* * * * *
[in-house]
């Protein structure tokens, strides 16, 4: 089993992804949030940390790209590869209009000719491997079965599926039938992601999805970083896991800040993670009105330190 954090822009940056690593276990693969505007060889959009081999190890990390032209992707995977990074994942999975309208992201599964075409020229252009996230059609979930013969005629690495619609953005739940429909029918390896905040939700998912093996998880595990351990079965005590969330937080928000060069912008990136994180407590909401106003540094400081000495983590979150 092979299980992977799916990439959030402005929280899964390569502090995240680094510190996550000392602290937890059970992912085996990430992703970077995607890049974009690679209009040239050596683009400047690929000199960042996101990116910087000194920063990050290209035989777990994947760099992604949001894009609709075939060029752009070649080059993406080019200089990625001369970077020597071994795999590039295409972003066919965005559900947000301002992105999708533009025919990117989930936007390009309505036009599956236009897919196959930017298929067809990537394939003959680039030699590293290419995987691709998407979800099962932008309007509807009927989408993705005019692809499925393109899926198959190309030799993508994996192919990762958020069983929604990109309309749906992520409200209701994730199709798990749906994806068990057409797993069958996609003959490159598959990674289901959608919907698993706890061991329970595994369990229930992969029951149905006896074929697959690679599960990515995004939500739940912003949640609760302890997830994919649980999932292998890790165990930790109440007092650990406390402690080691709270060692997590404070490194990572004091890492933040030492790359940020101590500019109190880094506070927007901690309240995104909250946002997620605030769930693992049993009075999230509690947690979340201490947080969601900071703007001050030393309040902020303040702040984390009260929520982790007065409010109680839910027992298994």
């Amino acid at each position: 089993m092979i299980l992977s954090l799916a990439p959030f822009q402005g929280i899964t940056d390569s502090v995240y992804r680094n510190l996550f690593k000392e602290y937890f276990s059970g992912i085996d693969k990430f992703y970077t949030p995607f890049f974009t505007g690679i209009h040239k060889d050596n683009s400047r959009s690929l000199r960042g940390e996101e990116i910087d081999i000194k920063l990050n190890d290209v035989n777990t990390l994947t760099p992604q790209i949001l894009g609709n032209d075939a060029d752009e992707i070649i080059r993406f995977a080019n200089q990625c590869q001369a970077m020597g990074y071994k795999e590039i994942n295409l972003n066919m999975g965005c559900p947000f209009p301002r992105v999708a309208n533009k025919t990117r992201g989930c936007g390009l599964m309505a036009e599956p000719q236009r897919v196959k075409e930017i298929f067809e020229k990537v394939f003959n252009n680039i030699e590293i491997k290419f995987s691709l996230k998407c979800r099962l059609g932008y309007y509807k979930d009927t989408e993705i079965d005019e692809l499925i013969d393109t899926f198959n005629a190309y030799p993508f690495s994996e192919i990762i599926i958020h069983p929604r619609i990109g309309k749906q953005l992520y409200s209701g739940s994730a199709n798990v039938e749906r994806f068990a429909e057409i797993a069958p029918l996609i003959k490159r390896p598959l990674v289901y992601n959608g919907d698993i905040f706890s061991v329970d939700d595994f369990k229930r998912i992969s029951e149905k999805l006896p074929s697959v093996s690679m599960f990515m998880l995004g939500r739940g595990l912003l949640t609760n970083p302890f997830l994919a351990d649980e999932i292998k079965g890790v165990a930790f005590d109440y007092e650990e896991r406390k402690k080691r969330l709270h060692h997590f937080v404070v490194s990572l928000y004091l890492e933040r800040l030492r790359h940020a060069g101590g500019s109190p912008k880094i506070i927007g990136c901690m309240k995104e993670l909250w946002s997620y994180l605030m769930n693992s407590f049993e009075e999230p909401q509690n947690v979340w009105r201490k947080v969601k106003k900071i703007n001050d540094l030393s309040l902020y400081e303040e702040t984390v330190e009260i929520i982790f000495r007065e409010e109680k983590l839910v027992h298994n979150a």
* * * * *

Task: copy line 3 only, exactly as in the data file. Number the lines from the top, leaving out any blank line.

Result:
């Amino acid at each position: 089993m092979i299980l992977s954090l799916a990439p959030f822009q402005g929280i899964t940056d390569s502090v995240y992804r680094n510190l996550f690593k000392e602290y937890f276990s059970g992912i085996d693969k990430f992703y970077t949030p995607f890049f974009t505007g690679i209009h040239k060889d050596n683009s400047r959009s690929l000199r960042g940390e996101e990116i910087d081999i000194k920063l990050n190890d290209v035989n777990t990390l994947t760099p992604q790209i949001l894009g609709n032209d075939a060029d752009e992707i070649i080059r993406f995977a080019n200089q990625c590869q001369a970077m020597g990074y071994k795999e590039i994942n295409l972003n066919m999975g965005c559900p947000f209009p301002r992105v999708a309208n533009k025919t990117r992201g989930c936007g390009l599964m309505a036009e599956p000719q236009r897919v196959k075409e930017i298929f067809e020229k990537v394939f003959n252009n680039i030699e590293i491997k290419f995987s691709l996230k998407c979800r099962l059609g932008y309007y509807k979930d009927t989408e993705i079965d005019e692809l499925i013969d393109t899926f198959n005629a190309y030799p993508f690495s994996e192919i990762i599926i958020h069983p929604r619609i990109g309309k749906q953005l992520y409200s209701g739940s994730a199709n798990v039938e749906r994806f068990a429909e057409i797993a069958p029918l996609i003959k490159r390896p598959l990674v289901y992601n959608g919907d698993i905040f706890s061991v329970d939700d595994f369990k229930r998912i992969s029951e149905k999805l006896p074929s697959v093996s690679m599960f990515m998880l995004g939500r739940g595990l912003l949640t609760n970083p302890f997830l994919a351990d649980e999932i292998k079965g890790v165990a930790f005590d109440y007092e650990e896991r406390k402690k080691r969330l709270h060692h997590f937080v404070v490194s990572l928000y004091l890492e933040r800040l030492r790359h940020a060069g101590g500019s109190p912008k880094i506070i927007g990136c901690m309240k995104e993670l909250w946002s997620y994180l605030m769930n693992s407590f049993e009075e999230p909401q509690n947690v979340w009105r201490k947080v969601k106003k900071i703007n001050d540094l030393s309040l902020y400081e303040e702040t984390v330190e009260i929520i982790f000495r007065e409010e109680k983590l839910v027992h298994n979150a």